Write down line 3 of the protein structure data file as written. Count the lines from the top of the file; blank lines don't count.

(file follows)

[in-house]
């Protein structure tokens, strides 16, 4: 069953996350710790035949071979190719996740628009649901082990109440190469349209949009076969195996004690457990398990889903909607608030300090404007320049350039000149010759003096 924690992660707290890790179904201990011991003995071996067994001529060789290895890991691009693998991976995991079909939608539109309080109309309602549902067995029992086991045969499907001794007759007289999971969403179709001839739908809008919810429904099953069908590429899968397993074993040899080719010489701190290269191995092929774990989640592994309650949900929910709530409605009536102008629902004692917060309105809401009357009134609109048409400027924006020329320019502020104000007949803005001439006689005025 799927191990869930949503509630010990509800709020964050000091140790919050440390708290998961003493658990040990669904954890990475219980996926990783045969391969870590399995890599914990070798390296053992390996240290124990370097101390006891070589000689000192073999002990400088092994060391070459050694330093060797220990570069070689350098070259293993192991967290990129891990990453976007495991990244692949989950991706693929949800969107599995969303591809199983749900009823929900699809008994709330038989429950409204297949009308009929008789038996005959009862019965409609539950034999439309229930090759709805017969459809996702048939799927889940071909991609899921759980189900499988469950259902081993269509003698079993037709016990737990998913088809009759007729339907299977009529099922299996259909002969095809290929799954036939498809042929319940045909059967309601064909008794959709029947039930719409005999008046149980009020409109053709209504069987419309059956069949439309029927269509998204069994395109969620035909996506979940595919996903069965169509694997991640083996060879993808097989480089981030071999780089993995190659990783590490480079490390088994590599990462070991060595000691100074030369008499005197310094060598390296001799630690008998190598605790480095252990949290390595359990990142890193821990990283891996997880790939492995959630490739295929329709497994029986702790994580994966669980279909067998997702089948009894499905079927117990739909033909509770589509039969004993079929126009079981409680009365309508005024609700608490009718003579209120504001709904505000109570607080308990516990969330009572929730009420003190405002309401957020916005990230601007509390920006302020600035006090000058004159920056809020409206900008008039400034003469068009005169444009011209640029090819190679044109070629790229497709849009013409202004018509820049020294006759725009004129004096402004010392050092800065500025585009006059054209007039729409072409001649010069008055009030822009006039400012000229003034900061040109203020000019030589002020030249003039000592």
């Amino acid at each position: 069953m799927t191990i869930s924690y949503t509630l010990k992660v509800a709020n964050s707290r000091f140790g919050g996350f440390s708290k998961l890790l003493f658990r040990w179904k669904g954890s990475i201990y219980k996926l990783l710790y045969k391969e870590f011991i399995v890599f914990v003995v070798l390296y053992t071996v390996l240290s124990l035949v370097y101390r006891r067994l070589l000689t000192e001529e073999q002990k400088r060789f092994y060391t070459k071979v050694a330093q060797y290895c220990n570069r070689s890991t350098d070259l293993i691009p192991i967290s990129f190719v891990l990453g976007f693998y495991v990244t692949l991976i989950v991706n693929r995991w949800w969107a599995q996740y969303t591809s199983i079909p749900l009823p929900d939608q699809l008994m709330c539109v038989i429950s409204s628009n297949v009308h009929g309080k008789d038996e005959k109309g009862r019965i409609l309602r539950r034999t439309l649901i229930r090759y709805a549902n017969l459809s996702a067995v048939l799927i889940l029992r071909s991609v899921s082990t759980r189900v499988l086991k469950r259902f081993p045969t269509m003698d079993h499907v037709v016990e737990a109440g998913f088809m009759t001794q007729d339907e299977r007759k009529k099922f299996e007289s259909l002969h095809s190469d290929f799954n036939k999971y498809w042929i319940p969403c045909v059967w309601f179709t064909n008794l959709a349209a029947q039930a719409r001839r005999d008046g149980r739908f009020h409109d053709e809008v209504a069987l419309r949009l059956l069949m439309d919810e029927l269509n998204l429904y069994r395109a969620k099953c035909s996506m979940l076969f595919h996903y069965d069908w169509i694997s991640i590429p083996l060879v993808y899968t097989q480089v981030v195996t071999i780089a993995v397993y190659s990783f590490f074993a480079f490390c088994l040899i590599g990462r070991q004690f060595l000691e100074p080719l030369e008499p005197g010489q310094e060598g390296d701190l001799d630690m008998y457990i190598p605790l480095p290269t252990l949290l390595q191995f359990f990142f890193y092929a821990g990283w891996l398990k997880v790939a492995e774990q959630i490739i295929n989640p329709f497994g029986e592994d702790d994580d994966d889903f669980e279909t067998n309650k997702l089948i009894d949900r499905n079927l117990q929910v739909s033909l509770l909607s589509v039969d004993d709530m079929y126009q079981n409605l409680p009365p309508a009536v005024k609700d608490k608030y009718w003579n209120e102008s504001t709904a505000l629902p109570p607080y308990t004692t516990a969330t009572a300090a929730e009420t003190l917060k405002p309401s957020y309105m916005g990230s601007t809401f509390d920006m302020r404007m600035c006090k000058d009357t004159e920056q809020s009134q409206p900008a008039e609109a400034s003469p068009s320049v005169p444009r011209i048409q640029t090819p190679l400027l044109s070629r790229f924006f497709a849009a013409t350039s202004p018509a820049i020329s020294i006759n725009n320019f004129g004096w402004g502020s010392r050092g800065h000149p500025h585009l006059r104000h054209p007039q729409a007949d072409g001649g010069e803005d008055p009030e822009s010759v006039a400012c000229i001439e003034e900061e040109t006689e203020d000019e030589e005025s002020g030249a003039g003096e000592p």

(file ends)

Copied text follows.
């Amino acid at each position: 069953m799927t191990i869930s924690y949503t509630l010990k992660v509800a709020n964050s707290r000091f140790g919050g996350f440390s708290k998961l890790l003493f658990r040990w179904k669904g954890s990475i201990y219980k996926l990783l710790y045969k391969e870590f011991i399995v890599f914990v003995v070798l390296y053992t071996v390996l240290s124990l035949v370097y101390r006891r067994l070589l000689t000192e001529e073999q002990k400088r060789f092994y060391t070459k071979v050694a330093q060797y290895c220990n570069r070689s890991t350098d070259l293993i691009p192991i967290s990129f190719v891990l990453g976007f693998y495991v990244t692949l991976i989950v991706n693929r995991w949800w969107a599995q996740y969303t591809s199983i079909p749900l009823p929900d939608q699809l008994m709330c539109v038989i429950s409204s628009n297949v009308h009929g309080k008789d038996e005959k109309g009862r019965i409609l309602r539950r034999t439309l649901i229930r090759y709805a549902n017969l459809s996702a067995v048939l799927i889940l029992r071909s991609v899921s082990t759980r189900v499988l086991k469950r259902f081993p045969t269509m003698d079993h499907v037709v016990e737990a109440g998913f088809m009759t001794q007729d339907e299977r007759k009529k099922f299996e007289s259909l002969h095809s190469d290929f799954n036939k999971y498809w042929i319940p969403c045909v059967w309601f179709t064909n008794l959709a349209a029947q039930a719409r001839r005999d008046g149980r739908f009020h409109d053709e809008v209504a069987l419309r949009l059956l069949m439309d919810e029927l269509n998204l429904y069994r395109a969620k099953c035909s996506m979940l076969f595919h996903y069965d069908w169509i694997s991640i590429p083996l060879v993808y899968t097989q480089v981030v195996t071999i780089a993995v397993y190659s990783f590490f074993a480079f490390c088994l040899i590599g990462r070991q004690f060595l000691e100074p080719l030369e008499p005197g010489q310094e060598g390296d701190l001799d630690m008998y457990i190598p605790l480095p290269t252990l949290l390595q191995f359990f990142f890193y092929a821990g990283w891996l398990k997880v790939a492995e774990q959630i490739i295929n989640p329709f497994g029986e592994d702790d994580d994966d889903f669980e279909t067998n309650k997702l089948i009894d949900r499905n079927l117990q929910v739909s033909l509770l909607s589509v039969d004993d709530m079929y126009q079981n409605l409680p009365p309508a009536v005024k609700d608490k608030y009718w003579n209120e102008s504001t709904a505000l629902p109570p607080y308990t004692t516990a969330t009572a300090a929730e009420t003190l917060k405002p309401s957020y309105m916005g990230s601007t809401f509390d920006m302020r404007m600035c006090k000058d009357t004159e920056q809020s009134q409206p900008a008039e609109a400034s003469p068009s320049v005169p444009r011209i048409q640029t090819p190679l400027l044109s070629r790229f924006f497709a849009a013409t350039s202004p018509a820049i020329s020294i006759n725009n320019f004129g004096w402004g502020s010392r050092g800065h000149p500025h585009l006059r104000h054209p007039q729409a007949d072409g001649g010069e803005d008055p009030e822009s010759v006039a400012c000229i001439e003034e900061e040109t006689e203020d000019e030589e005025s002020g030249a003039g003096e000592p």